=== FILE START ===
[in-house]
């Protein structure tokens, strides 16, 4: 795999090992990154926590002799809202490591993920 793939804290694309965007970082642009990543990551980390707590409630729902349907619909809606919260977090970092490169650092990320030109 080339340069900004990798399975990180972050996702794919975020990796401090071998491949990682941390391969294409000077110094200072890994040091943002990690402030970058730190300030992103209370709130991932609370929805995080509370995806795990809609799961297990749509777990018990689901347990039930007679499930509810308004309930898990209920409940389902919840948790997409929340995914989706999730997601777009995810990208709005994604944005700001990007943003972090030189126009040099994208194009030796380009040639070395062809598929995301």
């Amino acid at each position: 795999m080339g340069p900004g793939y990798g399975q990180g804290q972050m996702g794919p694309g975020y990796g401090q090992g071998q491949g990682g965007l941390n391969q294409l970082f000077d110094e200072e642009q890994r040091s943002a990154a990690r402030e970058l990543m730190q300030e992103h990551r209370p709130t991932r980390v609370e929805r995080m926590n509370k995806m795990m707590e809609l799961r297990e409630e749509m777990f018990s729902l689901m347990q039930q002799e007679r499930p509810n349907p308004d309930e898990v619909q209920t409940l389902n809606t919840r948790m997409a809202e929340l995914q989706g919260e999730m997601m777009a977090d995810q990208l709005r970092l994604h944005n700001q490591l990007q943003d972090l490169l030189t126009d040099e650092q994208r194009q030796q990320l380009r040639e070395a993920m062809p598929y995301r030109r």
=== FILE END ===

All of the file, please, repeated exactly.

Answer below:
[in-house]
């Protein structure tokens, strides 16, 4: 795999090992990154926590002799809202490591993920 793939804290694309965007970082642009990543990551980390707590409630729902349907619909809606919260977090970092490169650092990320030109 080339340069900004990798399975990180972050996702794919975020990796401090071998491949990682941390391969294409000077110094200072890994040091943002990690402030970058730190300030992103209370709130991932609370929805995080509370995806795990809609799961297990749509777990018990689901347990039930007679499930509810308004309930898990209920409940389902919840948790997409929340995914989706999730997601777009995810990208709005994604944005700001990007943003972090030189126009040099994208194009030796380009040639070395062809598929995301």
């Amino acid at each position: 795999m080339g340069p900004g793939y990798g399975q990180g804290q972050m996702g794919p694309g975020y990796g401090q090992g071998q491949g990682g965007l941390n391969q294409l970082f000077d110094e200072e642009q890994r040091s943002a990154a990690r402030e970058l990543m730190q300030e992103h990551r209370p709130t991932r980390v609370e929805r995080m926590n509370k995806m795990m707590e809609l799961r297990e409630e749509m777990f018990s729902l689901m347990q039930q002799e007679r499930p509810n349907p308004d309930e898990v619909q209920t409940l389902n809606t919840r948790m997409a809202e929340l995914q989706g919260e999730m997601m777009a977090d995810q990208l709005r970092l994604h944005n700001q490591l990007q943003d972090l490169l030189t126009d040099e650092q994208r194009q030796q990320l380009r040639e070395a993920m062809p598929y995301r030109r």